As temperatures rise, chances are your workload will, too. Summer brings an influx of jobs to the construction industry, and that can mean long hours in the sun, heat and humidity for your team — and your equipment. Here are a few tips to keep both safe during the dog days of summer.
KNOW THE SIGNS OF HEAT ILLNESS
Heat-related illness is real, and if it’s not treated quickly, it can result in severe complications or even death. Let your team know you take it seriously — you don’t want anyone acting “tough” and continuing to work through symptoms like:
- Excessive sweating, fatigue, thirst and cramps in the stomach, arms or legs. These are indications of heat cramps, the first stage of heat illness.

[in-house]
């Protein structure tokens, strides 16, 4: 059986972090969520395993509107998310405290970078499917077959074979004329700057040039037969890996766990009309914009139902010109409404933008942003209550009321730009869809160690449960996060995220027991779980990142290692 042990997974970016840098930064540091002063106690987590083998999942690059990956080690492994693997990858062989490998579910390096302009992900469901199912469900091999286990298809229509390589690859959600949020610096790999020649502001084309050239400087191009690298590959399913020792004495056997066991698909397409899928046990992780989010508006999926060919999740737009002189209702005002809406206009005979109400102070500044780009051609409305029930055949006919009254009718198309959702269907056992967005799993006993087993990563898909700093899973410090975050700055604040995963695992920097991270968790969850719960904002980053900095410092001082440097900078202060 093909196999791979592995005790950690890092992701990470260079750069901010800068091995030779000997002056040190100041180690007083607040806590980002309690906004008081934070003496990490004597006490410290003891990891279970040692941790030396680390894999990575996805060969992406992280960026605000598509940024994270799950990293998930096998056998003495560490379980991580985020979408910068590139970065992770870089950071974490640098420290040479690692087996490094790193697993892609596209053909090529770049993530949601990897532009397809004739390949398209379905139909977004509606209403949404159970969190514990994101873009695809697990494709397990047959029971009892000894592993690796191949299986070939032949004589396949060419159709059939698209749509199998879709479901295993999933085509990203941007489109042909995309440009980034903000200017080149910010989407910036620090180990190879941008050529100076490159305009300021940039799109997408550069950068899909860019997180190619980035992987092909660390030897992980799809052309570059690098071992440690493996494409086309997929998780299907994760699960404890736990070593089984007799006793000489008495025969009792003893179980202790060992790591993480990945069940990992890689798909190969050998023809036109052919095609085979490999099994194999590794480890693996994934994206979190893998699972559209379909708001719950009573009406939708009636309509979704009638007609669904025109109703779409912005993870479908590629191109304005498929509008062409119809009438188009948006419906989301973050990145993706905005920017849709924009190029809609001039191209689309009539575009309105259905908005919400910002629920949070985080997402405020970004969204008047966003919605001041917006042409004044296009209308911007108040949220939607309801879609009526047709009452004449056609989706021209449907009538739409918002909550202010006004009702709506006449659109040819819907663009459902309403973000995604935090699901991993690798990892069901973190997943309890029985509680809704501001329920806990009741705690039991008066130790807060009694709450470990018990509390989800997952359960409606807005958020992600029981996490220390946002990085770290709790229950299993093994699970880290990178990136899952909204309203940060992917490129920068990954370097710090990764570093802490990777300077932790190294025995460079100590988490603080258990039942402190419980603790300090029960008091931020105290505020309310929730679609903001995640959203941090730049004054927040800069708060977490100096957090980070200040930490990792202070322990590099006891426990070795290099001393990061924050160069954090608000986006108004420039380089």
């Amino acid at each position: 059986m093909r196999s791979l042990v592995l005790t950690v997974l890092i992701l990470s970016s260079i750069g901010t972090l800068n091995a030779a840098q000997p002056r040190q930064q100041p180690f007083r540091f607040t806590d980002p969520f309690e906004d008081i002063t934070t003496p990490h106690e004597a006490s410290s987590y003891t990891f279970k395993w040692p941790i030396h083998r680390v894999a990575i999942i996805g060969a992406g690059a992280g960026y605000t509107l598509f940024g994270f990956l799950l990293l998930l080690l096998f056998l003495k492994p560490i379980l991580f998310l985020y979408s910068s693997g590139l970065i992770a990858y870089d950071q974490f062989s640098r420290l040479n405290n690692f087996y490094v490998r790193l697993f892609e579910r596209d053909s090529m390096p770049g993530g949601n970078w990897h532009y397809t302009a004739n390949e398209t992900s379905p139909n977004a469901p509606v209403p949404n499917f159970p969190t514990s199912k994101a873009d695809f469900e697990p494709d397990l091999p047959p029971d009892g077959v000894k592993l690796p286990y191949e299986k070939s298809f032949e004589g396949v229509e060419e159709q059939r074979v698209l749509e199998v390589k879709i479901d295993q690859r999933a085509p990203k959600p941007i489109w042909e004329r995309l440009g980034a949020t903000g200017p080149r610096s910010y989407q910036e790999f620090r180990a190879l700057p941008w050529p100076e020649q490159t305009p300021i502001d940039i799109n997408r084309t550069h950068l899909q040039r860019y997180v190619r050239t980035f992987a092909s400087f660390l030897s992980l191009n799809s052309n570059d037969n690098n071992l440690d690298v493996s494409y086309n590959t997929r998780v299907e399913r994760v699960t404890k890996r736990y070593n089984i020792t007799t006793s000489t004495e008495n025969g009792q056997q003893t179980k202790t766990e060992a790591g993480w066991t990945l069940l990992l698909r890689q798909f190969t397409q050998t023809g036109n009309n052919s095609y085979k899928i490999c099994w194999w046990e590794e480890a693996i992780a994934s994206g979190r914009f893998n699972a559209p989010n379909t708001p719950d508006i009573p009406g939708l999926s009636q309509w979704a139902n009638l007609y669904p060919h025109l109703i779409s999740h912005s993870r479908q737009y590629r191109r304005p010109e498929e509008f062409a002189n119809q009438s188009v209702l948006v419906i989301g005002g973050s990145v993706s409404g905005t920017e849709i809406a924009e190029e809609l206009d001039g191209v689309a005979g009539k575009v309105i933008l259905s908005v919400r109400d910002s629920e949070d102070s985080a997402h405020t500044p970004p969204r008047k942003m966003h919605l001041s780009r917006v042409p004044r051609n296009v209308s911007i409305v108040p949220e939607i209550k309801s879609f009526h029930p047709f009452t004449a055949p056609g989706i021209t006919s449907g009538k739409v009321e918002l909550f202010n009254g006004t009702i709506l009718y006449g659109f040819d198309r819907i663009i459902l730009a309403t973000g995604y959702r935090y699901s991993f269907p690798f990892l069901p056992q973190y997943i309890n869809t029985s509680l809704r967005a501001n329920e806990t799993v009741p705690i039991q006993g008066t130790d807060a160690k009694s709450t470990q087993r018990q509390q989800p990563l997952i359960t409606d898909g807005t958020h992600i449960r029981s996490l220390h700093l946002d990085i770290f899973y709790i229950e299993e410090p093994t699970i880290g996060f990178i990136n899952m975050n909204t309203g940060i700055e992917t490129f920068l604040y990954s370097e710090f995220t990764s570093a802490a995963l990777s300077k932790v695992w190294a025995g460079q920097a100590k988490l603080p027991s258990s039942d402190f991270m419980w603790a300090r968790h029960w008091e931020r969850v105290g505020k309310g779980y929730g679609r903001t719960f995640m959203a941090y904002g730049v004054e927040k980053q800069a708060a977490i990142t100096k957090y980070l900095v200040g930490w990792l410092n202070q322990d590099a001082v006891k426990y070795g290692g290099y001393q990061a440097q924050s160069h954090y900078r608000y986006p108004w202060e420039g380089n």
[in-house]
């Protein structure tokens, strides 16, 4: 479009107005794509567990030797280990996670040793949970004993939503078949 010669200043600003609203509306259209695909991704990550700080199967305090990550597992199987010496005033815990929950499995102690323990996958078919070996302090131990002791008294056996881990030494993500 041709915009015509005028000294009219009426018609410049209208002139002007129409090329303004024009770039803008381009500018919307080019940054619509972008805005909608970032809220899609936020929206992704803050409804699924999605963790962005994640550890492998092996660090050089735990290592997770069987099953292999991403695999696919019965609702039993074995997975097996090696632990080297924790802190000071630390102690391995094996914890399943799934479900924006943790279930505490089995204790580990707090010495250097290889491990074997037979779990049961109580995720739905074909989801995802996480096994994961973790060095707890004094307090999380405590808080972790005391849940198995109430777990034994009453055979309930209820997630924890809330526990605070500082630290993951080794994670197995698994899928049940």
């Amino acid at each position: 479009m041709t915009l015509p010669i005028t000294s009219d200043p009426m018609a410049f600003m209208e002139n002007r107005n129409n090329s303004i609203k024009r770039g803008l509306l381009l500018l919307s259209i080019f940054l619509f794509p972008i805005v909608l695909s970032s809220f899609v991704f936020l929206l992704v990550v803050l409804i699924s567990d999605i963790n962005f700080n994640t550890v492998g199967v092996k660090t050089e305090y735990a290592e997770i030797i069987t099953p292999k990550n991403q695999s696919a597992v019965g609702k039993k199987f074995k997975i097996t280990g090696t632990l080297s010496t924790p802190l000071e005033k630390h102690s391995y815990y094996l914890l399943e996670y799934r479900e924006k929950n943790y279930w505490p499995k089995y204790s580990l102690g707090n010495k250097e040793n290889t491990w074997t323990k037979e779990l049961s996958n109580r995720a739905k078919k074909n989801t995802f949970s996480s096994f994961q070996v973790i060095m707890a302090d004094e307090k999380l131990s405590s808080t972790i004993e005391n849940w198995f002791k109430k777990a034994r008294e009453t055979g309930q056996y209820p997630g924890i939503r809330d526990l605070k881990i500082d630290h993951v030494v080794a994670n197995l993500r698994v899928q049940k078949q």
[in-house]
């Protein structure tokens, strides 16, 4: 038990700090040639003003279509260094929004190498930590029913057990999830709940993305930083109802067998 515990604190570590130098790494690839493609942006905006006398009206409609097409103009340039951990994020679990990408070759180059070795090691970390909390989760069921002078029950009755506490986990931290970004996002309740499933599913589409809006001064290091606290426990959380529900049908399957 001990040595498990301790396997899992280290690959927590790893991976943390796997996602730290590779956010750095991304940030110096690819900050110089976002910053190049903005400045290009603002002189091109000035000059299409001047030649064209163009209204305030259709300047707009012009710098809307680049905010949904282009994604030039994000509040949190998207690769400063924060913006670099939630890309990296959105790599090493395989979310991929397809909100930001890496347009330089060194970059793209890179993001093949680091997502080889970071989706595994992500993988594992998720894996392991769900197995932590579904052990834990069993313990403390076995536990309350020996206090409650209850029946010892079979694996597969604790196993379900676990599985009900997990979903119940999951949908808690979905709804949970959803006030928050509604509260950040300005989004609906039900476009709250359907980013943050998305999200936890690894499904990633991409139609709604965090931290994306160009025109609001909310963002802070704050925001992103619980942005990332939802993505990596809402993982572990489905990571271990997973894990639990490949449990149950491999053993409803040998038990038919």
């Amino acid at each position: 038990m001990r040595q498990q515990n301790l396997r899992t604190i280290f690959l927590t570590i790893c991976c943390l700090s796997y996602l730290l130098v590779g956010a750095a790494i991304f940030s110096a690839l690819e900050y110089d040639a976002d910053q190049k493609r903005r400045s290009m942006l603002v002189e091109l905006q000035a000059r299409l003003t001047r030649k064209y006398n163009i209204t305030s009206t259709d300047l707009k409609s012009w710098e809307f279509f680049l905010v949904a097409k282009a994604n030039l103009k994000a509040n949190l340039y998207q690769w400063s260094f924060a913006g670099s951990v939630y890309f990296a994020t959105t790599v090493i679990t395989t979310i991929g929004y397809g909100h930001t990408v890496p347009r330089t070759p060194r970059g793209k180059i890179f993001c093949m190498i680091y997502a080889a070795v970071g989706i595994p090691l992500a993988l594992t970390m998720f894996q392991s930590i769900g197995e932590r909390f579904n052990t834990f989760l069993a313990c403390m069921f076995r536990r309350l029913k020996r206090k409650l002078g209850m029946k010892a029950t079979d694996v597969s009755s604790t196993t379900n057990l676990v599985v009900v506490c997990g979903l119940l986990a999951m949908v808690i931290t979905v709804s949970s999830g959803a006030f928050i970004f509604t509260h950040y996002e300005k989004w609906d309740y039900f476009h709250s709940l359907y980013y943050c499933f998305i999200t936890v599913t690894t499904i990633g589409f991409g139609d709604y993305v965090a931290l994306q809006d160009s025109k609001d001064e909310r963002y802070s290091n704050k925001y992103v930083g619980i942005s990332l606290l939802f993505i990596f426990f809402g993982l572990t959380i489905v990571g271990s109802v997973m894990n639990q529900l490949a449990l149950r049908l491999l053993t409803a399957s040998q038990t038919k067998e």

- Fatigue, disorientation, nausea, headache, rapid heart rate and moist, clammy skin. These are signs of heat exhaustion, which can quickly escalate if ignored or left untreated.
- Elevated body temperature, loss of consciousness, convulsions, vomiting and diarrhea. These symptoms may indicate heat stroke, the most dangerous heat-related illness.
Keep a close eye on workers who are 65 or older, overweight or on medication — they may be more susceptible to heat problems than others.
KNOW WHAT TO DO WHEN YOU SEE IT
Train your team to recognize the warning signs in themselves and others. Victims of heat exhaustion or heat stroke aren’t always aware of what’s happening to their bodies, so urge your workers to watch for anyone exhibiting symptoms, alert a supervisor and call 911 if necessary. It’s also a good idea to move any affected individuals to a shady or air-conditioned area, lay them down and elevate their feet, remove any tight or heavy clothing and give them water to drink. You can also help cool them down using a fan or a spray mist.